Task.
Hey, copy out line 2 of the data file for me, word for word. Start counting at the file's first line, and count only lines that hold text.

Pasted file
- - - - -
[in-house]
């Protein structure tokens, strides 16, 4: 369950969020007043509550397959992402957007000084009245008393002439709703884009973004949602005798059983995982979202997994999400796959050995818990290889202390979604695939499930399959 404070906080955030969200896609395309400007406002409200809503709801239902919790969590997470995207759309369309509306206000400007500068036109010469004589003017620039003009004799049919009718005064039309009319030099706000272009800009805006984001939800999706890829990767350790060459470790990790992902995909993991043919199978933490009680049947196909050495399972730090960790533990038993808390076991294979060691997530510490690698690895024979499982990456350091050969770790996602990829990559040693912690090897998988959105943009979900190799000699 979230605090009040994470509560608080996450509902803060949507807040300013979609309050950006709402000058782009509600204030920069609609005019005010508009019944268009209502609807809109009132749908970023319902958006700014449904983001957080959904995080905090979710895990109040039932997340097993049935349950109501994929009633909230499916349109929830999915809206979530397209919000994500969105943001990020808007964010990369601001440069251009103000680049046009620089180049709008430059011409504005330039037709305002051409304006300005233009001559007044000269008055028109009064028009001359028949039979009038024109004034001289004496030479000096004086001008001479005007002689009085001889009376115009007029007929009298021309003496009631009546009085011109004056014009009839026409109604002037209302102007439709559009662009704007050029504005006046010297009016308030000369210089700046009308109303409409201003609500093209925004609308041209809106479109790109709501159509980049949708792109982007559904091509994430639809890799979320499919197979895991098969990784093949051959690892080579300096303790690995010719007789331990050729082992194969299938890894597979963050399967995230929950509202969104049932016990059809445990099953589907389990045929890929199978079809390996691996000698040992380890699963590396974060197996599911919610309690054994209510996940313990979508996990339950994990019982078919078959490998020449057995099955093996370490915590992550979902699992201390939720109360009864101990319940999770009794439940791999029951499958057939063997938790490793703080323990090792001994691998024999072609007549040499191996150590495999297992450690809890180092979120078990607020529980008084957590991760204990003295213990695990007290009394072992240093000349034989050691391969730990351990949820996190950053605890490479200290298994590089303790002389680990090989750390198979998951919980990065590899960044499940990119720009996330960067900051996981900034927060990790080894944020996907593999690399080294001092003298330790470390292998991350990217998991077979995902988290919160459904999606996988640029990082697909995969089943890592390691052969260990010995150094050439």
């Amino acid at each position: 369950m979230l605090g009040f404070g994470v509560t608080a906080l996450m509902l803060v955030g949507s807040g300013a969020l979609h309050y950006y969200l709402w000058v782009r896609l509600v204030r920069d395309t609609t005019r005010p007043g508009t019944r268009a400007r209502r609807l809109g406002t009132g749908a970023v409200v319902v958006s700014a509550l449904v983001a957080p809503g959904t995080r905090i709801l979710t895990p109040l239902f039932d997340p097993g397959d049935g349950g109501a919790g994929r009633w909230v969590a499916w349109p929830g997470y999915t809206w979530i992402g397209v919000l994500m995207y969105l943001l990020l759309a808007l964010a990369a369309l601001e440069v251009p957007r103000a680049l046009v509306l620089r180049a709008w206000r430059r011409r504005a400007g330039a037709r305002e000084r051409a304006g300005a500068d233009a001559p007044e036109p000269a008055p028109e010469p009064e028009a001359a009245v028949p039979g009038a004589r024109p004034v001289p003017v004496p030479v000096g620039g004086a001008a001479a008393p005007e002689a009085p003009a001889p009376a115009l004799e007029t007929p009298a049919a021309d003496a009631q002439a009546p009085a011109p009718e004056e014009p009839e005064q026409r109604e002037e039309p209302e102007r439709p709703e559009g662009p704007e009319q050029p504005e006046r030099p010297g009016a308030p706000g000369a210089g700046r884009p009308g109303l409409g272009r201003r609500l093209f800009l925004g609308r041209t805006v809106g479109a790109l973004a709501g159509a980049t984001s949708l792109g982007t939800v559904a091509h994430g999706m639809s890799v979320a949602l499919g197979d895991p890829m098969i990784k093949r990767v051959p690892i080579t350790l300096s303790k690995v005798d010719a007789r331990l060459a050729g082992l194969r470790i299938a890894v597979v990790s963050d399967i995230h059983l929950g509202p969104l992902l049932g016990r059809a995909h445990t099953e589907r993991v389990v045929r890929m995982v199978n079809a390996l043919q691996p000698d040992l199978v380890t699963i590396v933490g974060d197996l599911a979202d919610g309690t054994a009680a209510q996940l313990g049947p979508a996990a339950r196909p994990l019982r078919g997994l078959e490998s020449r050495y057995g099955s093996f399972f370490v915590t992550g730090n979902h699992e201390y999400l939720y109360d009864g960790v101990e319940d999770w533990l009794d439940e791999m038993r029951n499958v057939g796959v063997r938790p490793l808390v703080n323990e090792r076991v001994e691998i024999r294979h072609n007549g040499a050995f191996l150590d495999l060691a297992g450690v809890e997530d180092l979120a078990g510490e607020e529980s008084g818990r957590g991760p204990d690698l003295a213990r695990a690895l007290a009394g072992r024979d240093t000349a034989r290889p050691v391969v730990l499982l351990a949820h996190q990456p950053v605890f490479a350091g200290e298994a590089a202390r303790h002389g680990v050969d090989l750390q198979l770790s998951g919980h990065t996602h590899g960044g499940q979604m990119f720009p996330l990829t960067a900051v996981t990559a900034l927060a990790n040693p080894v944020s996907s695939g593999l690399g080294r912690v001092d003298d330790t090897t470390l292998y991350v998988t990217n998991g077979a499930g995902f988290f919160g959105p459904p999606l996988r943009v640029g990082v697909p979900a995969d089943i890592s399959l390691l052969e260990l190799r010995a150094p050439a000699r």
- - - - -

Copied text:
């Protein structure tokens, strides 16, 4: 369950969020007043509550397959992402957007000084009245008393002439709703884009973004949602005798059983995982979202997994999400796959050995818990290889202390979604695939499930399959 404070906080955030969200896609395309400007406002409200809503709801239902919790969590997470995207759309369309509306206000400007500068036109010469004589003017620039003009004799049919009718005064039309009319030099706000272009800009805006984001939800999706890829990767350790060459470790990790992902995909993991043919199978933490009680049947196909050495399972730090960790533990038993808390076991294979060691997530510490690698690895024979499982990456350091050969770790996602990829990559040693912690090897998988959105943009979900190799000699 979230605090009040994470509560608080996450509902803060949507807040300013979609309050950006709402000058782009509600204030920069609609005019005010508009019944268009209502609807809109009132749908970023319902958006700014449904983001957080959904995080905090979710895990109040039932997340097993049935349950109501994929009633909230499916349109929830999915809206979530397209919000994500969105943001990020808007964010990369601001440069251009103000680049046009620089180049709008430059011409504005330039037709305002051409304006300005233009001559007044000269008055028109009064028009001359028949039979009038024109004034001289004496030479000096004086001008001479005007002689009085001889009376115009007029007929009298021309003496009631009546009085011109004056014009009839026409109604002037209302102007439709559009662009704007050029504005006046010297009016308030000369210089700046009308109303409409201003609500093209925004609308041209809106479109790109709501159509980049949708792109982007559904091509994430639809890799979320499919197979895991098969990784093949051959690892080579300096303790690995010719007789331990050729082992194969299938890894597979963050399967995230929950509202969104049932016990059809445990099953589907389990045929890929199978079809390996691996000698040992380890699963590396974060197996599911919610309690054994209510996940313990979508996990339950994990019982078919078959490998020449057995099955093996370490915590992550979902699992201390939720109360009864101990319940999770009794439940791999029951499958057939063997938790490793703080323990090792001994691998024999072609007549040499191996150590495999297992450690809890180092979120078990607020529980008084957590991760204990003295213990695990007290009394072992240093000349034989050691391969730990351990949820996190950053605890490479200290298994590089303790002389680990090989750390198979998951919980990065590899960044499940990119720009996330960067900051996981900034927060990790080894944020996907593999690399080294001092003298330790470390292998991350990217998991077979995902988290919160459904999606996988640029990082697909995969089943890592390691052969260990010995150094050439």